Brandt Jean Who Forgives His Brother’s Killer Receives ‘Ethical Courage Award’


The world watched in awe early in October when Botham Jean’s brother Brandt, hugged and forgave his brother’s killer after the latter was sentenced to 10 years in prison. Despite his loss, he showed compassion and wished Amber Guyger the best.

In the courtroom, he told the former police officer that he loves her as a person and that he doesn’t wish anything bad on her. He told Guyger that his brother would want her to give her best and that’s to give her life to Christ.

The 18-year-old Brandt then asked the judge if he could hug Guyger and when allowed, he and the woman hugged while she cried. That show of compassion and grace touched the hearts of everyone not just Jean’s and Guyger’s family, but those who watched the court proceedings in the courtroom and on TV screens. It was a Christ-like gesture that none has seen in years happen inside the courtroom.

“Each year, we present the Ethical Courage Award to recognize an individual or organization for outstanding ethics and integrity. Brandt Jean represents the best in us. Despite an unimaginable loss, he saw the humanity in the person responsible for his brother’s death. He saw her pain and regret and had the ability to show empathy, caring, and forgiveness,” Gregory Smith, M.A., director of the Institute for Law Enforcement Administration (ILEA) said.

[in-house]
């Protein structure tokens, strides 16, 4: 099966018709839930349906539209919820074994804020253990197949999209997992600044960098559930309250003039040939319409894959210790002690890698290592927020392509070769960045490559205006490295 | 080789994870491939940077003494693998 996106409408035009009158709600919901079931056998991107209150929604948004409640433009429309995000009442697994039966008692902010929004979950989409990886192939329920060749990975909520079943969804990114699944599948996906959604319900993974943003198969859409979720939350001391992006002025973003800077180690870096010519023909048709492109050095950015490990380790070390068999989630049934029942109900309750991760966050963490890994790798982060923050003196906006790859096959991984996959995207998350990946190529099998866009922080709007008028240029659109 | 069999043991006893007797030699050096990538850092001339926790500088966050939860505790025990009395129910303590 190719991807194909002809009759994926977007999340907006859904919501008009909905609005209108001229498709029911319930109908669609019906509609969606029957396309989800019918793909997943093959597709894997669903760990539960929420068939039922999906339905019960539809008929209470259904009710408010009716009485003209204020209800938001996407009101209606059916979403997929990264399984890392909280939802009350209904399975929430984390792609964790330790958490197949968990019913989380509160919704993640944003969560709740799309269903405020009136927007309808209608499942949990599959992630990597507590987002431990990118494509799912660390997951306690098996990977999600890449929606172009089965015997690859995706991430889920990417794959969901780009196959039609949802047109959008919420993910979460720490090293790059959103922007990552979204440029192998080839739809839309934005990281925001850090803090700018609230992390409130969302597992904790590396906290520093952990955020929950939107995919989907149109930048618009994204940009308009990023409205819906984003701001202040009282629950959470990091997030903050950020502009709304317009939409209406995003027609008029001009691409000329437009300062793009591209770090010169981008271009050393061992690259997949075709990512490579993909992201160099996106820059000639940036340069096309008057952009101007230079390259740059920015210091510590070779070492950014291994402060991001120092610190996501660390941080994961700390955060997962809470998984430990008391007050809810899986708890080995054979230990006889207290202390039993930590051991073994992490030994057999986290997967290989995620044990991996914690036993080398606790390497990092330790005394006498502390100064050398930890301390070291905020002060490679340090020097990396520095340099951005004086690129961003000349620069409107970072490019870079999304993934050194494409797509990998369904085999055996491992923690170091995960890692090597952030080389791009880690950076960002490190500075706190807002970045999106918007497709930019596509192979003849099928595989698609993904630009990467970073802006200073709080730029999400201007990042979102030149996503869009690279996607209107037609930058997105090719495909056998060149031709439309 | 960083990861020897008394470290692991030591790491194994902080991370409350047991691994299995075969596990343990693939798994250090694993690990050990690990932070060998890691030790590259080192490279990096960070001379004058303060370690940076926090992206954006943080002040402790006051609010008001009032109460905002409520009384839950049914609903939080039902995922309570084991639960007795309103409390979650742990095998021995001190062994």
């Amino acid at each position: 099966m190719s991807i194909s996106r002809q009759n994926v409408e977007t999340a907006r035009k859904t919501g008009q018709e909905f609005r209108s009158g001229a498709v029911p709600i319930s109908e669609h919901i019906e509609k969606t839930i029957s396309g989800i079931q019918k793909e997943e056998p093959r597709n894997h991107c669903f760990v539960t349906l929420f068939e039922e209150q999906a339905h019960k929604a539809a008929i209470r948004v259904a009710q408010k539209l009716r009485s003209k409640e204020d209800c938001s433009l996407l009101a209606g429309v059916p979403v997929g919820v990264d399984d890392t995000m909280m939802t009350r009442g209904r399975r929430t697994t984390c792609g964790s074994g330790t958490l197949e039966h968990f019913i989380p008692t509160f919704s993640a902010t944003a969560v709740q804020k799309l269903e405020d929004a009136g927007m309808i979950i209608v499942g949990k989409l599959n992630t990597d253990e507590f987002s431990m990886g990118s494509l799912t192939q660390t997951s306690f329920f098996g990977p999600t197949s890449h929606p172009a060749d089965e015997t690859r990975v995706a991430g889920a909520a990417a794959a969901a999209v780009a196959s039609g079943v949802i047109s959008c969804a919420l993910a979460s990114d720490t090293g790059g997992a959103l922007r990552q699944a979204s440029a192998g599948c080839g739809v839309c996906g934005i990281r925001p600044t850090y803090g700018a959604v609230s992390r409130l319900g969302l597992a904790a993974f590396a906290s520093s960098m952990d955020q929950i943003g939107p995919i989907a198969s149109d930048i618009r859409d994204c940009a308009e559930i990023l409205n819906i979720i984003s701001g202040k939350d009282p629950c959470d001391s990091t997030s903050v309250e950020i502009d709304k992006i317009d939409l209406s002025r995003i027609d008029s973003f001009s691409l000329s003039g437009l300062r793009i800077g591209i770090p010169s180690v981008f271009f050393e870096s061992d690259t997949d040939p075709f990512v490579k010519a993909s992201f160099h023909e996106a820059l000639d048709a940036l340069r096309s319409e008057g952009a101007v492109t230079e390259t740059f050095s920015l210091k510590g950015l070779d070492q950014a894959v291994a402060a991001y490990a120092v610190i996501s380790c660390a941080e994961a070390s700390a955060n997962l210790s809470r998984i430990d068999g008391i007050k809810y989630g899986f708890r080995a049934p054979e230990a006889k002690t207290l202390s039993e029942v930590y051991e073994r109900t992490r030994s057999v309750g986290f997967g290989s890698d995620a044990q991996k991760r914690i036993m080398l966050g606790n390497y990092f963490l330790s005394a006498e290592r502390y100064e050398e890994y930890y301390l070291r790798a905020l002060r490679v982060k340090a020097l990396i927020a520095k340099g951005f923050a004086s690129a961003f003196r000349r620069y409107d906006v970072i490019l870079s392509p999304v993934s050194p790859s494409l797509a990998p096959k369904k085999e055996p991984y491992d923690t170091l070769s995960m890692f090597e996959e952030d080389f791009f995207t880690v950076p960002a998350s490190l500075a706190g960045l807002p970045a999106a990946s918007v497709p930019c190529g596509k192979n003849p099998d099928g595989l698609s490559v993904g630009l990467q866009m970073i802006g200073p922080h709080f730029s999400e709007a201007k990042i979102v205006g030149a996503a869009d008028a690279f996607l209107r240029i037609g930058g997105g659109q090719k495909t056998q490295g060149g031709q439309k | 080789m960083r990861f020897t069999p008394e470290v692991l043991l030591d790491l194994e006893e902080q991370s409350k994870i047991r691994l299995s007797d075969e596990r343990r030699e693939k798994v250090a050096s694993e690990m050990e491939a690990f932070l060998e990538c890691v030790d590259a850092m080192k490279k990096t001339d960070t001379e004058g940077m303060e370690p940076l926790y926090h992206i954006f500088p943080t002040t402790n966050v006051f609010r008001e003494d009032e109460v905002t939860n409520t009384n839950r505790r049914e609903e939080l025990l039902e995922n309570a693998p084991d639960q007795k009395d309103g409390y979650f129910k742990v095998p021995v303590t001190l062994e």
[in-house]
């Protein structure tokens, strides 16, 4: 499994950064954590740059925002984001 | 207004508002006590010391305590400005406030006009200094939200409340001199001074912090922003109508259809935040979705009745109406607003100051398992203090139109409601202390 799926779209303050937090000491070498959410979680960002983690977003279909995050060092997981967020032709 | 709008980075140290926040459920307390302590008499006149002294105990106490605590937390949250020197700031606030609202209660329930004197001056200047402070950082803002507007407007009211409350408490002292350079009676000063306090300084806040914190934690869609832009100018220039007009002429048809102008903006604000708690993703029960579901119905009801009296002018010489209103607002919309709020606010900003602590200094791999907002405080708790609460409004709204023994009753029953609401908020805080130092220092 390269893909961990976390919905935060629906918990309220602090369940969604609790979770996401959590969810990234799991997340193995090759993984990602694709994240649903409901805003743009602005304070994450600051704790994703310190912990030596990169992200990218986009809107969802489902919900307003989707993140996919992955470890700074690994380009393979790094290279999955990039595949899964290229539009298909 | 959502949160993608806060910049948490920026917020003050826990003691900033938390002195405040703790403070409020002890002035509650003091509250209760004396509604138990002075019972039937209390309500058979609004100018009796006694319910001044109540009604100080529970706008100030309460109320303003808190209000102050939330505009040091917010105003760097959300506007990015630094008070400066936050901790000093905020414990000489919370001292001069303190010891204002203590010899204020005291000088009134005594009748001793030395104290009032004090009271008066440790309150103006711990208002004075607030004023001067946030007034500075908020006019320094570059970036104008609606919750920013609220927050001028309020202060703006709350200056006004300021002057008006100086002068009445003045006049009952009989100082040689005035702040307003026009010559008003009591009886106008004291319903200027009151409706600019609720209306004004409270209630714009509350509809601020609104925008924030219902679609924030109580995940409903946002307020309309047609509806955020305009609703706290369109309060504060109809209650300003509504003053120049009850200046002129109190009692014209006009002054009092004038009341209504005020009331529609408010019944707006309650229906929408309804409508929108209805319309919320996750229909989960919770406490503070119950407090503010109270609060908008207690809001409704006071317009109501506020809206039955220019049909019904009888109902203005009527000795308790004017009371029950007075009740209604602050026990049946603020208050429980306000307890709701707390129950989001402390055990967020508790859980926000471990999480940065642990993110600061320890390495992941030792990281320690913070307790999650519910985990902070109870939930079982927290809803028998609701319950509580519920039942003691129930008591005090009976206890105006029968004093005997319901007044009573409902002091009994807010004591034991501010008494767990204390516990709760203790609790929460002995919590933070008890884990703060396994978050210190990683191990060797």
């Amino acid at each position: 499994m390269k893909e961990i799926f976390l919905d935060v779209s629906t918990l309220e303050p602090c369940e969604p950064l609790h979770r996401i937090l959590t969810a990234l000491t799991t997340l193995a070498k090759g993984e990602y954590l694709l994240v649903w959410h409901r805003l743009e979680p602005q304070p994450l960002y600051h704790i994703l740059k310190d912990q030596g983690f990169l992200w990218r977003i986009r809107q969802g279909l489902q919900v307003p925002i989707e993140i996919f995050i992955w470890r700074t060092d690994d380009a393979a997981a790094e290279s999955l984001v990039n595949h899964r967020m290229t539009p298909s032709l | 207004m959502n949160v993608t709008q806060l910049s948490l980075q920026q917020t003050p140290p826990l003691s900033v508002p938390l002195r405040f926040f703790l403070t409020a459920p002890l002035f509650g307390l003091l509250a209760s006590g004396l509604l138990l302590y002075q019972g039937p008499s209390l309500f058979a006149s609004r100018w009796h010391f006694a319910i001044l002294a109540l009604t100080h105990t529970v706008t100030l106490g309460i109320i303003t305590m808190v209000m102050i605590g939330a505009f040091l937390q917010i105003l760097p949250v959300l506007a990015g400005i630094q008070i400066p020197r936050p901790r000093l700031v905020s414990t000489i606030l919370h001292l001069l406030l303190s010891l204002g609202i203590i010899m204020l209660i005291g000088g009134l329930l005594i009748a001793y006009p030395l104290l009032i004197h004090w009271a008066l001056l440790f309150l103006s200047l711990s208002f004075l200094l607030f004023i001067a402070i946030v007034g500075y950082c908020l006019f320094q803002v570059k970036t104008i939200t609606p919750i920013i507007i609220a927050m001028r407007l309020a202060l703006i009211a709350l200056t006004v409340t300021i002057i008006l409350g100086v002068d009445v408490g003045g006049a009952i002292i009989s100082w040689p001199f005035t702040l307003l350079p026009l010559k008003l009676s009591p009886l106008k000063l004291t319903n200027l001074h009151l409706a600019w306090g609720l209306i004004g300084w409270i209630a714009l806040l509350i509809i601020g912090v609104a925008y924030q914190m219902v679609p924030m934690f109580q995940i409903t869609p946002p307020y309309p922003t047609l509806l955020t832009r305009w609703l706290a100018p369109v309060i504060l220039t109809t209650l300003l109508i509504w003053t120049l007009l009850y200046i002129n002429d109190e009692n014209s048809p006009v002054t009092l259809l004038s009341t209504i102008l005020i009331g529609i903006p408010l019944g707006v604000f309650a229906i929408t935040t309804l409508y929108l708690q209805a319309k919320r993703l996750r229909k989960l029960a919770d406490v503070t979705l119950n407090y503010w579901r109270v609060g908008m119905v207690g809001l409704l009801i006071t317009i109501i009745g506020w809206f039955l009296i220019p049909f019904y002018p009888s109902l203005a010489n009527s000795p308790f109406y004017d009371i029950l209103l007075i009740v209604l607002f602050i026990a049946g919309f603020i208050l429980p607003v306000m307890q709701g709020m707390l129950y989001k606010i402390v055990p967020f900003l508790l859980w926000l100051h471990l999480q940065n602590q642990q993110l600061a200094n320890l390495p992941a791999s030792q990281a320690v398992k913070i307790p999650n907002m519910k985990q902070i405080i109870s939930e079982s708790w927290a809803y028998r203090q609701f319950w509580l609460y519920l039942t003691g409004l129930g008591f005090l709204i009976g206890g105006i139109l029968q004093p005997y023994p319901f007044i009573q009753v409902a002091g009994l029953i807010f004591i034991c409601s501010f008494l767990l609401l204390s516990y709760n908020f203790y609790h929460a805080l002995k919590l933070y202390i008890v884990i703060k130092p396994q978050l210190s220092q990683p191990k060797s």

Smith added that Brandt showed an act of courage that helped the Dallas community heal. He said he saw in the young man the values instilled by his parents and see the strength given to him by his faith.

“If the rest of us could tap into just a slice of your moral courage and principles that you displayed in that moment, this world would be a better place,” Smith concluded.

According to CBN, Brandt was accompanied by his mother, father, and sister who traveled from St. Lucia to see him accept the award. In his acceptance speech, he thanked ILEA for the acknowledgment and took the time to remind the police force that he is not a threat and that “young black males are not inherently dangerous or criminal.” He also hoped that others can see the light in what he did.